In this scenario, although we’re taking an additional hop, we get access to API Gateway functionality like end-user authentication/authorization, request caching, request/response transformation, etc and important L7 network control for doing things like traffic shadowing, traffic shifting and canary deployments.
Alternatively to running behind the OpenShift Router, we could run Gloo on infrastructure nodes as NodePort. This has the advantage of directly exposing the API Gateway and eliminating the HAProxy hop, but has the drawback that network folks don’t typically like NodePort. You could also use something like BGP routing or metallb to expose Gloo through a LoadBalancer directly.
At this point this gives us basic API Gateway functionality with minimal fuss, however we want to explore ways to decentralize this deployment. At the moment, it’s still fairly centralized and shared, although much less so from a process perspective because we can use GitOps and other declarative, SCM-driven approaches to self-service the configuration of Gloo at this point. Gloo’s configuration is declarative and defined as CRDs in Kubernetes/OpenShift. If we need further isolation, we can also use proxy sharding which Gloo supports and assign certain APIs to their own gateways. This involves a slight management overhead, but allows you to separate failure domains for higher-value APIs.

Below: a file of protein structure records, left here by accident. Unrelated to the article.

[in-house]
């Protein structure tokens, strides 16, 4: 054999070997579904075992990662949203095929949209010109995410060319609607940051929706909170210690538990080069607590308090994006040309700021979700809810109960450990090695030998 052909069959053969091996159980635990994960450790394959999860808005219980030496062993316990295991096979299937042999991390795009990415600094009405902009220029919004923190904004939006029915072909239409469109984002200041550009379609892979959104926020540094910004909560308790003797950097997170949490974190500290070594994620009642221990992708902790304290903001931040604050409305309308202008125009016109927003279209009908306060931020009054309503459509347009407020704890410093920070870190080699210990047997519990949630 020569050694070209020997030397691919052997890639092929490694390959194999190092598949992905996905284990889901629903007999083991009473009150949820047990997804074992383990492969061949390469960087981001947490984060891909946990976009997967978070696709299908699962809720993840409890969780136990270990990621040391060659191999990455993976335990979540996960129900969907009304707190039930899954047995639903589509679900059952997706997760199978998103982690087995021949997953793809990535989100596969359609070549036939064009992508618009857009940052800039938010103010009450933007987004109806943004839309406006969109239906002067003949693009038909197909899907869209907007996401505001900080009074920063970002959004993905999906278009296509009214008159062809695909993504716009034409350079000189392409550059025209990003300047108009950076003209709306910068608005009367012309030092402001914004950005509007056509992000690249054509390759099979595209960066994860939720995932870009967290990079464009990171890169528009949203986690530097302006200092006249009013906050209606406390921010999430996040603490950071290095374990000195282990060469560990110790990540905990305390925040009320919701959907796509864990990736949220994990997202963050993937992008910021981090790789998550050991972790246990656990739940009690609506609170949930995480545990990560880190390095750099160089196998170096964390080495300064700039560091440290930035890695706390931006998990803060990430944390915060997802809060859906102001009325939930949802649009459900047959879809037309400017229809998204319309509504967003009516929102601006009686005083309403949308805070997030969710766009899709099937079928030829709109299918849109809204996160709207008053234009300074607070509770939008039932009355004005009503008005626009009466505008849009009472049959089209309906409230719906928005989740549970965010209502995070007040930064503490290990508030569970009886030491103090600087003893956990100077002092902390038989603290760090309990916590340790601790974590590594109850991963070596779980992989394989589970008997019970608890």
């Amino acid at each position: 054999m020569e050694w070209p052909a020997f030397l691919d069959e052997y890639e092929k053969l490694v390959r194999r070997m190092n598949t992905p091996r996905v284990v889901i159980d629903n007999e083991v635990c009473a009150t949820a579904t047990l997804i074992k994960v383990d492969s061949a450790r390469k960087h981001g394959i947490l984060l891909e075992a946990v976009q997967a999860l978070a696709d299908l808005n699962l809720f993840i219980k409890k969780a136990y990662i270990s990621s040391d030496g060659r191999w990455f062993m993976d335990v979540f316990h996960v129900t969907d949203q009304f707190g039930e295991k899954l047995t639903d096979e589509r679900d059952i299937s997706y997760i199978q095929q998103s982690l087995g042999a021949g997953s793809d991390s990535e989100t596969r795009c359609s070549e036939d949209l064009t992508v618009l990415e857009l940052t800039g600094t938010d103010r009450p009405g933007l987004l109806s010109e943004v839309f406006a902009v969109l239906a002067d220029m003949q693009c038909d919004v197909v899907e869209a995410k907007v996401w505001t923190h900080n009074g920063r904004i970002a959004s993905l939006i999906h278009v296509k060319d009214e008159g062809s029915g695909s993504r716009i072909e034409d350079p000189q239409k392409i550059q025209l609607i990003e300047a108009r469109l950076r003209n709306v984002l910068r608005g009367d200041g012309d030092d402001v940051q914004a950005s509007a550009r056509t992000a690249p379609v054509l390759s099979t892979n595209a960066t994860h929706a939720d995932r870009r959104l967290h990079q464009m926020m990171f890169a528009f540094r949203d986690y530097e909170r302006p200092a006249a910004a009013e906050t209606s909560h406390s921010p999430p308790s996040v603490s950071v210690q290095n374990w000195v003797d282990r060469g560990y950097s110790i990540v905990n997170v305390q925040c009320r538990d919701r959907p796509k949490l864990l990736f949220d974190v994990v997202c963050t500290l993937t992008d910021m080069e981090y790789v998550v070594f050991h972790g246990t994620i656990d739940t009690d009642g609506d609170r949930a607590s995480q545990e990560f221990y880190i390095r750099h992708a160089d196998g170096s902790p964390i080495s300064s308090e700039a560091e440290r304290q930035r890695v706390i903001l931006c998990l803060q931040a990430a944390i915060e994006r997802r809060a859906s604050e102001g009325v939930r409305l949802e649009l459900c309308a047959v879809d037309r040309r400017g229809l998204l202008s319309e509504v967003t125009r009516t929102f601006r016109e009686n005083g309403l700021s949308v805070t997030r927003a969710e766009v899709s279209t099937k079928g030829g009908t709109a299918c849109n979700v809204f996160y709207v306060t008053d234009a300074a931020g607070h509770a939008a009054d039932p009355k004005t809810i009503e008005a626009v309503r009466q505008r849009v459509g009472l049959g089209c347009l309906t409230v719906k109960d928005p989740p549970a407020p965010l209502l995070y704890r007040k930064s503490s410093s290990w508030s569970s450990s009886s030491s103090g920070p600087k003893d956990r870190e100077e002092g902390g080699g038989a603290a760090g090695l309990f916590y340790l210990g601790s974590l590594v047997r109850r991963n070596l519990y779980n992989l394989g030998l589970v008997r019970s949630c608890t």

This solves some problems experienced with Legacy API Management vendors where a single API could take down the gateway for an entire set of APIs because isolation or bulkheading is not enforced.
Across multiple clusters
The previous deployment patterns can be extended out to multiple clusters. You may have multiple clusters divided by team, or service boundary, or some other construct. You may wish to abstract how your services get exposed to other parts of the organization by using an API Gateway. Gloo can play very well in this deployment. Each cluster would have its own deployment of the Gloo control plane with various proxies (see above) playing a role of ingress, sharded ingress, or even bounded context-API.
In this model, all traffic between the clusters routes between the API Gateways with appropriate security and policy enforced at these ingress/egress points.
Now that you have an understanding of the Gloo deployment patterns, there are number of potential next steps that we’d like to recommend.
- Getting Started: Deploy Gloo yourself or try one of our Katacoda courses.
- Deployment Options: Learn about specific implementations of Gloo with Kubernetes or HashiCorp.
- Concepts: Learn more about the core concepts behind Gloo and how they interact.
- Developer Guides: extend Gloo’s functionality for your use case through various plugins.